Thursday, May 7, 2015

Fancy SQL Thursday: row-to-column transformation

So, this question came up on IRC today:

"How can I take a one-week date range, and have each date in a separate column?"

This is a good question for an example of row-to-column transformation using Postgres' built-in functions.  While you could use the Tablefunc Extension to do crosstabs, you can also do this on your own in SQL.

First, let's generate a list of formatted dates using Postgres' built-in iterator, generate_series():

    with days as (
        select d, to_char(d, 'Mon DD') as label
        from generate_series($1,$2,interval '1 day') as gs(d)
    )

That generates days in the format "Apr 05" between the dates $1 and $2.  Now comes the tricky part, which is we're going to roll those dates up into an array so that we can transform them horizontally:

    dagg as (
        select array_agg(label order by d) as ld
        from days
    )


So we're using array_agg to make the day label into an array of labels.  We also add the "order by d" to the aggregate to make sure that those days stay in date order.

Once we've got that, then we can just select each array element as a column:

    select ld[1] as d1,
        ld[2] as d2,
        ld[3] as d3,
        ld[4] as d4,
        ld[5] as d5,
        ld[6] as d6,
        ld[7] as d7
    from dagg


Now, this has the limitation that we need to know how many days we're selecting before running the query, but pretty much any method we use requires that if we want columns as output.  So, putting it all together with some sample dates:

    with days as (
        select d, to_char(d, 'Mon DD') as label
        from generate_series('2015-04-01','2015-04-07',interval '1 day') as gs(d)
    ), dagg as (
        select array_agg(label order by d) as ld
        from days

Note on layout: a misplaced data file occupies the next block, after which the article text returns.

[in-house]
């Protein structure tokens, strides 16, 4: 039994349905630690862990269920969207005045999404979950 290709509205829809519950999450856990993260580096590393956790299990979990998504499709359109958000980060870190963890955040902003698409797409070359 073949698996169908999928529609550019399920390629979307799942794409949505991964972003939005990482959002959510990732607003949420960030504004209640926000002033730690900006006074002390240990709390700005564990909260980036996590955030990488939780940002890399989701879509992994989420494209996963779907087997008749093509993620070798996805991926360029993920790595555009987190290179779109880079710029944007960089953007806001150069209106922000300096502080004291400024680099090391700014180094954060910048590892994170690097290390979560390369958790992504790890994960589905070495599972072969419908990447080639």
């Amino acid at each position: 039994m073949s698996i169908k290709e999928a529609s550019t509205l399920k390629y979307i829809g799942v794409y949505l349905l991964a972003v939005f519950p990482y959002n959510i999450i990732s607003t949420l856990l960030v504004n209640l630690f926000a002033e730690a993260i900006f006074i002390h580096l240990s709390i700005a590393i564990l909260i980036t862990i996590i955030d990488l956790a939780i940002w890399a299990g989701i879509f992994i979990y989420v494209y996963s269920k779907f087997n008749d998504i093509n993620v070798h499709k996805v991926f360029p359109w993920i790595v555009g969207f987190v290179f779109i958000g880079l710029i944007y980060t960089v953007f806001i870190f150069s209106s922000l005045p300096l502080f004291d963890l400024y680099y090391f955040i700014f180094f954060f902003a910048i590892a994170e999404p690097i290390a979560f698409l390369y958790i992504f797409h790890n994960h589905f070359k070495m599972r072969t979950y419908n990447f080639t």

)
    select ld[1] as d1,
        ld[2] as d2,
        ld[3] as d3,
        ld[4] as d4,
        ld[5] as d5,
        ld[6] as d6,
        ld[7] as d7
    from dagg;


And the result:

      d1   |   d2   |   d3   |   d4   |   d5   |   d6   |   d7  
   --------+--------+--------+--------+--------+--------+--------
    Apr 01 | Apr 02 | Apr 03 | Apr 04 | Apr 05 | Apr 06 | Apr 07


That should help you figure out how to do row-to-column transformations for your own queries.  Enjoy!


5 comments:

  1. Have you ever tried the crosstab feature of the tablefunc extension?

    http://www.postgresql.org/docs/9.4/interactive/tablefunc.html

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    Replies
    1. It's mentioned in the blog post above.

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  2. This comment has been removed by the author.

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  3. was there did that, its ok for small datasets. but when you trying to work with large datasets, its way too slow. with more columns, query gets complicated and unreadable.

    crosstab is hundreds times faster,

    yet, for complicated queries i have written a handful functions in plpgsql which do generate dynamically query or function depending on various criteria generating columns and results required

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    Replies
    1. I think that's missing the point, and the post is just intended to be an example of doing the transformation in sql when it suits best.

      A few years back I wanted to output some figures in a similar manner, what I did could be fudged back into a slightly more complex but messier example:

      with days as (
      select row_number() over (order by d), d, to_char(d, 'Mon DD') as label,
      extract(week from d)-first_value(extract(week from d)) over (order by d) as week,
      first_value(case extract(dow from d) when 0 then 6 else extract(dow from d)-1 end) over (partition by extract(week from d), extract(year from d) order by d) as label_start
      from generate_series('2015-04-01','2015-05-07',interval '1 day') as gs(d) order by d
      ), dagg as (
      select extract(year from d) as year, array_agg(label order by d) as ld, week as lw, label_start as ls
      from days group by week, label_start, year order by year, min(row_number)
      )
      select year || ' w' || lw AS week, ld[1-ls] as mon,
      ld[2-ls] as tue,
      ld[3-ls] as wed,
      ld[4-ls] as thu,
      ld[5-ls] as fri,
      ld[6-ls] as sat,
      ld[7-ls] as sun
      from dagg;

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